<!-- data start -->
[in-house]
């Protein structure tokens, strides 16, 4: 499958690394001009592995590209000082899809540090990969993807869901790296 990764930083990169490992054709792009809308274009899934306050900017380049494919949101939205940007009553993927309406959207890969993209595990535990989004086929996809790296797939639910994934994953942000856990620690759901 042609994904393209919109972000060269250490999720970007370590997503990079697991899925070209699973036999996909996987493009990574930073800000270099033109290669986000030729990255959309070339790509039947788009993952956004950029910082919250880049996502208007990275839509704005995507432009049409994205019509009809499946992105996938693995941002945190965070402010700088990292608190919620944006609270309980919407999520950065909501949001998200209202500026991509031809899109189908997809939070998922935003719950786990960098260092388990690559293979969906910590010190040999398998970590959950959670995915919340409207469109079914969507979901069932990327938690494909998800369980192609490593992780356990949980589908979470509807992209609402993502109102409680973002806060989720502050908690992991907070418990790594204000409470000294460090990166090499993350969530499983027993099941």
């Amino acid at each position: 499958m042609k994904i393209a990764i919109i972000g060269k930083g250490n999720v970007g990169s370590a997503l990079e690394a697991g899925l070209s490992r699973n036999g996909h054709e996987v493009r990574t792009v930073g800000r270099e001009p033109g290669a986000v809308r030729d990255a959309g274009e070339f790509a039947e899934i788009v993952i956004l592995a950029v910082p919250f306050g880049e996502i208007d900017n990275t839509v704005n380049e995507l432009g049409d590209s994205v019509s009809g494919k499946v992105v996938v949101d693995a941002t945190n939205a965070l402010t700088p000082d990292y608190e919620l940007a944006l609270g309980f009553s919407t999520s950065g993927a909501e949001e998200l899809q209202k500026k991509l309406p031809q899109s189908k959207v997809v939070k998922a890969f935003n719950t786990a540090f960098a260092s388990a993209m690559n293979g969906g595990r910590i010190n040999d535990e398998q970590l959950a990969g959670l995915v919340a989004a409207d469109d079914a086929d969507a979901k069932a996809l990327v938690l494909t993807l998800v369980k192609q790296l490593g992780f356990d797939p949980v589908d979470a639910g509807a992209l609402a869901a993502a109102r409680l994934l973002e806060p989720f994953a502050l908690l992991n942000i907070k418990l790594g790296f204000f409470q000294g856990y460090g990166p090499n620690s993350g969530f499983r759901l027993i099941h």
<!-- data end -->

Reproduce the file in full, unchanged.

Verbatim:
[in-house]
């Protein structure tokens, strides 16, 4: 499958690394001009592995590209000082899809540090990969993807869901790296 990764930083990169490992054709792009809308274009899934306050900017380049494919949101939205940007009553993927309406959207890969993209595990535990989004086929996809790296797939639910994934994953942000856990620690759901 042609994904393209919109972000060269250490999720970007370590997503990079697991899925070209699973036999996909996987493009990574930073800000270099033109290669986000030729990255959309070339790509039947788009993952956004950029910082919250880049996502208007990275839509704005995507432009049409994205019509009809499946992105996938693995941002945190965070402010700088990292608190919620944006609270309980919407999520950065909501949001998200209202500026991509031809899109189908997809939070998922935003719950786990960098260092388990690559293979969906910590010190040999398998970590959950959670995915919340409207469109079914969507979901069932990327938690494909998800369980192609490593992780356990949980589908979470509807992209609402993502109102409680973002806060989720502050908690992991907070418990790594204000409470000294460090990166090499993350969530499983027993099941």
């Amino acid at each position: 499958m042609k994904i393209a990764i919109i972000g060269k930083g250490n999720v970007g990169s370590a997503l990079e690394a697991g899925l070209s490992r699973n036999g996909h054709e996987v493009r990574t792009v930073g800000r270099e001009p033109g290669a986000v809308r030729d990255a959309g274009e070339f790509a039947e899934i788009v993952i956004l592995a950029v910082p919250f306050g880049e996502i208007d900017n990275t839509v704005n380049e995507l432009g049409d590209s994205v019509s009809g494919k499946v992105v996938v949101d693995a941002t945190n939205a965070l402010t700088p000082d990292y608190e919620l940007a944006l609270g309980f009553s919407t999520s950065g993927a909501e949001e998200l899809q209202k500026k991509l309406p031809q899109s189908k959207v997809v939070k998922a890969f935003n719950t786990a540090f960098a260092s388990a993209m690559n293979g969906g595990r910590i010190n040999d535990e398998q970590l959950a990969g959670l995915v919340a989004a409207d469109d079914a086929d969507a979901k069932a996809l990327v938690l494909t993807l998800v369980k192609q790296l490593g992780f356990d797939p949980v589908d979470a639910g509807a992209l609402a869901a993502a109102r409680l994934l973002e806060p989720f994953a502050l908690l992991n942000i907070k418990l790594g790296f204000f409470q000294g856990y460090g990166p090499n620690s993350g969530f499983r759901l027993i099941h």